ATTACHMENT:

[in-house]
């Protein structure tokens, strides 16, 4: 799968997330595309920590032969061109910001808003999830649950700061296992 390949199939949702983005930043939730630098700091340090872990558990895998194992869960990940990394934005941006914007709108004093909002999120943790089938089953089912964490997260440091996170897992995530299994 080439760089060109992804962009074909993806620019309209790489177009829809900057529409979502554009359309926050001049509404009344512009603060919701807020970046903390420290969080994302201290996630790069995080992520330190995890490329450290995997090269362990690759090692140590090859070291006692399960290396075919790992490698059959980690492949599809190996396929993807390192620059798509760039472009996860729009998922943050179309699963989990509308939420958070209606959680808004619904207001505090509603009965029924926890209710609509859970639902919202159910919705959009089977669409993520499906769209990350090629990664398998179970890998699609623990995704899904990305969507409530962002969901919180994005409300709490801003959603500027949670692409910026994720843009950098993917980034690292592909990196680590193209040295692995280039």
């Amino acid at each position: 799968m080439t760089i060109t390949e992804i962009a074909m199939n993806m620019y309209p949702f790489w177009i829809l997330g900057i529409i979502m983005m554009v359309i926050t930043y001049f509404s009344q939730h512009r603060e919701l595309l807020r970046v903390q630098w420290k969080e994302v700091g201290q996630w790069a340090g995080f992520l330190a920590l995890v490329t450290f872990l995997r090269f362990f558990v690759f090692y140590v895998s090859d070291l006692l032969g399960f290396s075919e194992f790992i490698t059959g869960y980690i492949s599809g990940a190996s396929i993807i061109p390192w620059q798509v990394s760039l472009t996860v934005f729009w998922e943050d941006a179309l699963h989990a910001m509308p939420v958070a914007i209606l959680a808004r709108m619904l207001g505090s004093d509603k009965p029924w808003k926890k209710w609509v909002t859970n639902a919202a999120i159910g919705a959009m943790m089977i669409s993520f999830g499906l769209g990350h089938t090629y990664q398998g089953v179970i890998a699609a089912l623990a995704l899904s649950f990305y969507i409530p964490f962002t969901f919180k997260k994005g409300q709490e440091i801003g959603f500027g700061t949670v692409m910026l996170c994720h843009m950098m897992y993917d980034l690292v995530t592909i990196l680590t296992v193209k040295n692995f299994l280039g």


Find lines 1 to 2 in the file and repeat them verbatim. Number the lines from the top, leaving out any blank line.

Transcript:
[in-house]
């Protein structure tokens, strides 16, 4: 799968997330595309920590032969061109910001808003999830649950700061296992 390949199939949702983005930043939730630098700091340090872990558990895998194992869960990940990394934005941006914007709108004093909002999120943790089938089953089912964490997260440091996170897992995530299994 080439760089060109992804962009074909993806620019309209790489177009829809900057529409979502554009359309926050001049509404009344512009603060919701807020970046903390420290969080994302201290996630790069995080992520330190995890490329450290995997090269362990690759090692140590090859070291006692399960290396075919790992490698059959980690492949599809190996396929993807390192620059798509760039472009996860729009998922943050179309699963989990509308939420958070209606959680808004619904207001505090509603009965029924926890209710609509859970639902919202159910919705959009089977669409993520499906769209990350090629990664398998179970890998699609623990995704899904990305969507409530962002969901919180994005409300709490801003959603500027949670692409910026994720843009950098993917980034690292592909990196680590193209040295692995280039």